There were also reports from Japan that new owners of the 5s had managed to get the fingerprint scanner to work with other body parts, both human and non-human, including cat paws, noses, nipples and even less conveniently accessible appendages.

It was more booby prize than nippletech at Blackberry this week as the Canadian vendor wearily reported that it expects to lose almost a billion dollars during its fiscal Q2. Another 4,500 jobs, some 40 per cent of the global workforce, will be sacrificed to the accountancy gods as a result. Blackberry tried to stay upbeat, making a few promises about product and market realignment but these hardly changed the tone and later that same day a new allegiance between houses was struck.

The firm announced that Fairfax Financial, a Canadian investment firm that already holds ten per cent of Blackberry, had appeared on the field as a knight in shining armour, having pulled together a consortium with a view to acquiring the device vendor for $9/share, or $4.7bn. The BlackBerry Board of Directors has approved the terms and the consortium, which is seeking financing from BofA Merrill Lynch and BMO Capital Markets. The deal would see the company taken private subject to a number of conditions.

Prem Watsa, Chairman and CEO of Fairfax, promised to deliver “immediate value to shareholders, while we continue the execution of a long-term strategy in a private company with a focus on delivering superior and secure enterprise solutions to BlackBerry customers around the world.”

Jan Dawson, chief telecoms analyst at Ovum, burst the balloon by suggesting that taking BlackBerry private doesn’t solve its fundamental problems. “First, the company’s device sales are cratering, and its announcement last week that it no longer intends to pursue the consumer market is essentially the death knell for this business,” he said, like a heart surgeon who’s just been asked to ‘give it to me straight, doc’. “BlackBerry’s supply chain relies on scale for profitability, and it will never again be able to achieve the scale necessary to make money on devices. It’s likely that BlackBerry will be out of the device business entirely by the middle of next year.” Of course, the company has quite a presence in the automotive market with its QNX-based CAR software but it remains to be seen if that in itself is enough.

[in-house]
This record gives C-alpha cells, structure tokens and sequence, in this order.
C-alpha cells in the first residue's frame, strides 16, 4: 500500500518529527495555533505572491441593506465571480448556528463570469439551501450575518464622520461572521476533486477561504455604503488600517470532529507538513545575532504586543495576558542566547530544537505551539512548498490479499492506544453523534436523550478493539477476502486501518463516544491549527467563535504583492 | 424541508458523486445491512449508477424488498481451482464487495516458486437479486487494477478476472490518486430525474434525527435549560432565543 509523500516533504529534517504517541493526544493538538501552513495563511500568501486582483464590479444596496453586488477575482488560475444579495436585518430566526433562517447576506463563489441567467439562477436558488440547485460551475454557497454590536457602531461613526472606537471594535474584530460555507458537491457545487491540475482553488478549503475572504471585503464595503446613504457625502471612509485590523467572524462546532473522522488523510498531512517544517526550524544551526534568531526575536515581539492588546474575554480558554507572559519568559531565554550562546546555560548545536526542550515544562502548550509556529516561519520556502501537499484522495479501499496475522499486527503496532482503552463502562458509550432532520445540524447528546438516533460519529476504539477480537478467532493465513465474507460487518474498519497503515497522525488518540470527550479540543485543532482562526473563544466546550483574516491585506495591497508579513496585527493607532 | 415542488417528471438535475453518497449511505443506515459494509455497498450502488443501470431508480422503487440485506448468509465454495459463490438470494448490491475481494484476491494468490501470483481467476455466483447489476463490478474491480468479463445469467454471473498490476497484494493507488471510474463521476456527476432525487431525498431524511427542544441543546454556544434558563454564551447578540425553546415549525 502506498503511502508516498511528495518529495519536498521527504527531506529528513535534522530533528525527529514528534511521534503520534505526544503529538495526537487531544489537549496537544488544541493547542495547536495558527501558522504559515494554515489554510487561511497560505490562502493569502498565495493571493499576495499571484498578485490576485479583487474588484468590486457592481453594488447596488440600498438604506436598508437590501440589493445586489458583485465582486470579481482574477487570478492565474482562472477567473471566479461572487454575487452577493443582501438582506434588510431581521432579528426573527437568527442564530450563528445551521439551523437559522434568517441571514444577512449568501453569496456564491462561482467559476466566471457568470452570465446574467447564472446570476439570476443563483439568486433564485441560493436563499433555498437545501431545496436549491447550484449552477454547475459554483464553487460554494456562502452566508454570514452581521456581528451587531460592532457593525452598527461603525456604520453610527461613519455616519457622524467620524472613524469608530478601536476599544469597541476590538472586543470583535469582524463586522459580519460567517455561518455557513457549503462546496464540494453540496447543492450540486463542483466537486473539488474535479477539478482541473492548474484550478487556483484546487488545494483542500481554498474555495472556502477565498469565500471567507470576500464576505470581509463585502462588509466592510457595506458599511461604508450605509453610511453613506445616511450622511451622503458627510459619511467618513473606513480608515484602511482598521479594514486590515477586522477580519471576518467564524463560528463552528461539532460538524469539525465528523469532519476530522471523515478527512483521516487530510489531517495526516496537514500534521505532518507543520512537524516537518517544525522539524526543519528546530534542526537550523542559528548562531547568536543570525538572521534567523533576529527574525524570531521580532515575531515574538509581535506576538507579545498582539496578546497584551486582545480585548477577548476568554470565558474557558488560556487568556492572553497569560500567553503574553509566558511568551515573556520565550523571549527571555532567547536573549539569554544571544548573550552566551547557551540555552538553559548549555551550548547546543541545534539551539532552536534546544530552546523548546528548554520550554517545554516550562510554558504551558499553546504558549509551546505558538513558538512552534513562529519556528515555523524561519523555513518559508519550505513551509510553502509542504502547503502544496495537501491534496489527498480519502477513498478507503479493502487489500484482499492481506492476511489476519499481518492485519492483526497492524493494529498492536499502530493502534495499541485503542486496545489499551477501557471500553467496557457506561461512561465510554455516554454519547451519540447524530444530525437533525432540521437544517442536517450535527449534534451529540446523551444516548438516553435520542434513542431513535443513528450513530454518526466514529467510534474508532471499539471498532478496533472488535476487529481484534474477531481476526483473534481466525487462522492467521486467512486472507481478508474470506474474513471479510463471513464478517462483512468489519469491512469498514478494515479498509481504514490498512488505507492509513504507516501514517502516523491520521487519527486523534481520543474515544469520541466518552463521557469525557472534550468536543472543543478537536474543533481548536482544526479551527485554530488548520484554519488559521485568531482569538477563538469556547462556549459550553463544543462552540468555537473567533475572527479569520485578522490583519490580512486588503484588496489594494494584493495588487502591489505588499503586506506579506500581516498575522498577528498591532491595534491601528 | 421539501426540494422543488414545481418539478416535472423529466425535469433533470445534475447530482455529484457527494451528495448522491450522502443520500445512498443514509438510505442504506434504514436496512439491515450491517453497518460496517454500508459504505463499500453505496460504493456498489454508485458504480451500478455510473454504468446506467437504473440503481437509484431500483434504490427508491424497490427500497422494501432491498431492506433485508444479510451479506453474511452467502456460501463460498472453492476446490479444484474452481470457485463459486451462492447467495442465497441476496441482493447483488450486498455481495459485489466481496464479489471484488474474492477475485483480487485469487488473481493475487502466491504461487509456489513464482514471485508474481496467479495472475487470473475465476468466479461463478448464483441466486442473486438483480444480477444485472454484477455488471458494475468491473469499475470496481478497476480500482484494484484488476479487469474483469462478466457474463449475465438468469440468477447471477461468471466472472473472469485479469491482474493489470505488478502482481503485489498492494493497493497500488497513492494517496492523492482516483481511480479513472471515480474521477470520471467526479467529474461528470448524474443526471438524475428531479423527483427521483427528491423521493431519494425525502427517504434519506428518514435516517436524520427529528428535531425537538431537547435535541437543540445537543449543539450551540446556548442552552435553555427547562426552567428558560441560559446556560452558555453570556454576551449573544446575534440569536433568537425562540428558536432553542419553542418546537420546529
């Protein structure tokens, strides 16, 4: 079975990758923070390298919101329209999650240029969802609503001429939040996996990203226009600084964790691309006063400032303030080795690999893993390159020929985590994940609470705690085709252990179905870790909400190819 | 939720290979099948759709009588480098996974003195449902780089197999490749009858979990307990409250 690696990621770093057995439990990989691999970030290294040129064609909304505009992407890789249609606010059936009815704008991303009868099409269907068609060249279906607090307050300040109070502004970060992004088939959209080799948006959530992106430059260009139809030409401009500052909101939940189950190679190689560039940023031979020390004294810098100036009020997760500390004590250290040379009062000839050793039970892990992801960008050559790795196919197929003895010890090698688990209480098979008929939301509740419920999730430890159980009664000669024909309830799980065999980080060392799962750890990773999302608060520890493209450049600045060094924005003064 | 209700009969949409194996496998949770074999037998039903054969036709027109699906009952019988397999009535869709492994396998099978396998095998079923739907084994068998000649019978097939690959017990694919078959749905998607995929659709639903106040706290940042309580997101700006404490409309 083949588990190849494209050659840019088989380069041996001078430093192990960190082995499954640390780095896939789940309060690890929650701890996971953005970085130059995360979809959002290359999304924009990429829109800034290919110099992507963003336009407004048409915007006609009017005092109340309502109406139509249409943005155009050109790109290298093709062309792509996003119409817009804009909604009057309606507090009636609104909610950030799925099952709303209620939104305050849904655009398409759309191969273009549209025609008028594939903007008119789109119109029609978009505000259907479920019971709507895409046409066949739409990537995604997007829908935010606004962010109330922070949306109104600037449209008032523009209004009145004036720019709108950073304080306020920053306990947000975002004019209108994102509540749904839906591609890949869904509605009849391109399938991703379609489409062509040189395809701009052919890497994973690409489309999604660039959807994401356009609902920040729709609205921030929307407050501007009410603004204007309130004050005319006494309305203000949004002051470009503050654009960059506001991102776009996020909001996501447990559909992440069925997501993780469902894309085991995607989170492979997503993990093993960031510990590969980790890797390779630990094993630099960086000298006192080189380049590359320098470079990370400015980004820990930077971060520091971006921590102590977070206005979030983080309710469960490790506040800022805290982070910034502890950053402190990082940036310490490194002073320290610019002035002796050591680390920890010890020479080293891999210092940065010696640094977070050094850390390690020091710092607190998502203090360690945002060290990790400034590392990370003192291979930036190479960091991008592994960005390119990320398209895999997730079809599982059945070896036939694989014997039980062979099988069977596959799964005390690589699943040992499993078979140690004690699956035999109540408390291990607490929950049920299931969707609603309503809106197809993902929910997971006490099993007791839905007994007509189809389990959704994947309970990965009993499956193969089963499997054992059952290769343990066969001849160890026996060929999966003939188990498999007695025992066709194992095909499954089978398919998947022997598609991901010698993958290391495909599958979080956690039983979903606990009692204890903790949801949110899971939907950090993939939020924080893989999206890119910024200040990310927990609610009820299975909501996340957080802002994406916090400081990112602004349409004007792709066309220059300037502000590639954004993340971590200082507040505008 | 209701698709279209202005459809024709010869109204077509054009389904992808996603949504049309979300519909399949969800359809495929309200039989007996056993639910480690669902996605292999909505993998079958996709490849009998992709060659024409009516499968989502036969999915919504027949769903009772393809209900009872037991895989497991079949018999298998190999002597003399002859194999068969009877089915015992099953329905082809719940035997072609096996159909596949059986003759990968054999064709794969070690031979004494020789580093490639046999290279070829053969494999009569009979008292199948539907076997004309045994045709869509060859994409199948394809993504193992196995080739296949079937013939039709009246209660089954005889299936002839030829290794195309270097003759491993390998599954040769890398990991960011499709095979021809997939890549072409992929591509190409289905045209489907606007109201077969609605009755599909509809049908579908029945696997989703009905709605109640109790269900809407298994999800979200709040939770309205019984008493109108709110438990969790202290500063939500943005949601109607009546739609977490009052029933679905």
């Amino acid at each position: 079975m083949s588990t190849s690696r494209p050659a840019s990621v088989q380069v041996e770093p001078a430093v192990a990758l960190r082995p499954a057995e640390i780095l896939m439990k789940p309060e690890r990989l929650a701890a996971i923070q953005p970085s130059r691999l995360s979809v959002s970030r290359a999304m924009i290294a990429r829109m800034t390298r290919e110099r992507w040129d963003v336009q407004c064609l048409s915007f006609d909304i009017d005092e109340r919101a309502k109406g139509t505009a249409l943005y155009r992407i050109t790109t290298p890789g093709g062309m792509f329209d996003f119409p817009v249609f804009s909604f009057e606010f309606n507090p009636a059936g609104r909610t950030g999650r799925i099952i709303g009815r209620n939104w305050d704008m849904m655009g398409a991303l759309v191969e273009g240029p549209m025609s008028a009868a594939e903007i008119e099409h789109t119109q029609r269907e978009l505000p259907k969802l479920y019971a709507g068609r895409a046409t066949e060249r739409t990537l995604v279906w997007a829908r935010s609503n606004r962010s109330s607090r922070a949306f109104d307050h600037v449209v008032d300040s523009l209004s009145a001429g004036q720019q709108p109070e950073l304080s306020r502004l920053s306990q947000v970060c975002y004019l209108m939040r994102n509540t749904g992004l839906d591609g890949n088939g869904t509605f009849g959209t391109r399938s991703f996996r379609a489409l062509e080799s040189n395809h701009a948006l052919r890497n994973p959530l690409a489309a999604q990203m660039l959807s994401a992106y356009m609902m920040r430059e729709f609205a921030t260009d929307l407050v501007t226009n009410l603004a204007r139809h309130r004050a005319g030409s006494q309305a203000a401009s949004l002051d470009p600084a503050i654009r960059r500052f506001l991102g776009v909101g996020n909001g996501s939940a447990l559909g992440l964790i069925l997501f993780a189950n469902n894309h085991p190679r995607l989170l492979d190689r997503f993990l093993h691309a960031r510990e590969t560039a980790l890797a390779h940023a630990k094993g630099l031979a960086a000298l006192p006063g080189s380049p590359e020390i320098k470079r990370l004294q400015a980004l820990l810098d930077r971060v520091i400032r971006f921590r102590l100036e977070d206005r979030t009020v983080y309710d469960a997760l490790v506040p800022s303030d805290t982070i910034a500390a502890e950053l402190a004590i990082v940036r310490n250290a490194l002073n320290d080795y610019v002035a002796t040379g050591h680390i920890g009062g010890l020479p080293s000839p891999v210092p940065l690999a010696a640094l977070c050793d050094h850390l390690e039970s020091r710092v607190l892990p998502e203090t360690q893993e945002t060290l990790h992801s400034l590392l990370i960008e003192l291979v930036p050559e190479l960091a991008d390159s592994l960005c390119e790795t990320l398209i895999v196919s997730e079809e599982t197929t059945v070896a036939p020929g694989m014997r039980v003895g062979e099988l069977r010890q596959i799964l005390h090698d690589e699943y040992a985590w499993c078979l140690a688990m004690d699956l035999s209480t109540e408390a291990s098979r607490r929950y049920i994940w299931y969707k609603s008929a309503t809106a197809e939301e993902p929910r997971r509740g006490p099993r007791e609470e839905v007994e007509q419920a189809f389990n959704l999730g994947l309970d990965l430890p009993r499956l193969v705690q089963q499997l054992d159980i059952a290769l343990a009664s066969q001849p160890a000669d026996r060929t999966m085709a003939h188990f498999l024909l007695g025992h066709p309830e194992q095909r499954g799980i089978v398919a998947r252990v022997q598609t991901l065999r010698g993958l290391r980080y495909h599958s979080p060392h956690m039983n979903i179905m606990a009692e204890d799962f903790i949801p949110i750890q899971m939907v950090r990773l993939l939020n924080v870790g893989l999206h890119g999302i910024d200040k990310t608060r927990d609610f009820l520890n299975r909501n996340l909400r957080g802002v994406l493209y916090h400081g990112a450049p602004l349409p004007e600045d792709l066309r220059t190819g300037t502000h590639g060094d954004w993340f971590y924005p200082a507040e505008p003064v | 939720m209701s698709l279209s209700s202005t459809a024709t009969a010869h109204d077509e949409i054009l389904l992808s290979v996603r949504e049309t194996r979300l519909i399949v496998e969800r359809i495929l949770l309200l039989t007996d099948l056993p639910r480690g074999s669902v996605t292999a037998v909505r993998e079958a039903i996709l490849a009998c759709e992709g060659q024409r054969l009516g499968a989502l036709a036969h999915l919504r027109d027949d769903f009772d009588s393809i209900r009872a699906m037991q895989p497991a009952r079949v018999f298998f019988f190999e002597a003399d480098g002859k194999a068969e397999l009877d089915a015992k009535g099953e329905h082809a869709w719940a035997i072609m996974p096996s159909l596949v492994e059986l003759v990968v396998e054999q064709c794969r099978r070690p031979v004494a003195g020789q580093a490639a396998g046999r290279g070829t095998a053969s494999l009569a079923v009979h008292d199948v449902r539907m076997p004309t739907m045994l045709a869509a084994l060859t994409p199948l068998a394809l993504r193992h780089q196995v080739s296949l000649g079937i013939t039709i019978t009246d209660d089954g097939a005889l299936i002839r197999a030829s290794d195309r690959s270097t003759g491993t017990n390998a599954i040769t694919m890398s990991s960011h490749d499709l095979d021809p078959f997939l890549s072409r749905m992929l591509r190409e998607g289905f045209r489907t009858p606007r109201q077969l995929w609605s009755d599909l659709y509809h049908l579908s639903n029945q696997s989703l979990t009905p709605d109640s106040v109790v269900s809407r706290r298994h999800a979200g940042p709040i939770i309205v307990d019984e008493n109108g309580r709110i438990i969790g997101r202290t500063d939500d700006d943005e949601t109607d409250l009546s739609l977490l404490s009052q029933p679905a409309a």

Staying in Canada, Rogers Communications has tapped Polish software vendor Comarch for a solution that allows it to offer a new loyalty programme to customers. Rogers said that it first launched its First Rewards loyalty programme in selected markets earlier this summer but is now rolling it out across Canada. The Comarch solution offers a suite of loyalty marketing tools, including targeted promotions based on individual customer involvement in the programme. It also processes loyalty transactions, assesses the value of members over time and manages rewards catalogues.

In other business support news meanwhile, Ericsson has won a deal with OrangeSwitzerland for the supply and management of BSS solutions. The two firms entered into a managed services agreement in early 2013 and this latest announcement expands the scope of the deal. The project will initially comprise the billing of prepaid subscribers and the so-called “multi-mediation and multi-activation” features, which will be harmonized on a common platform, according to Ericsson.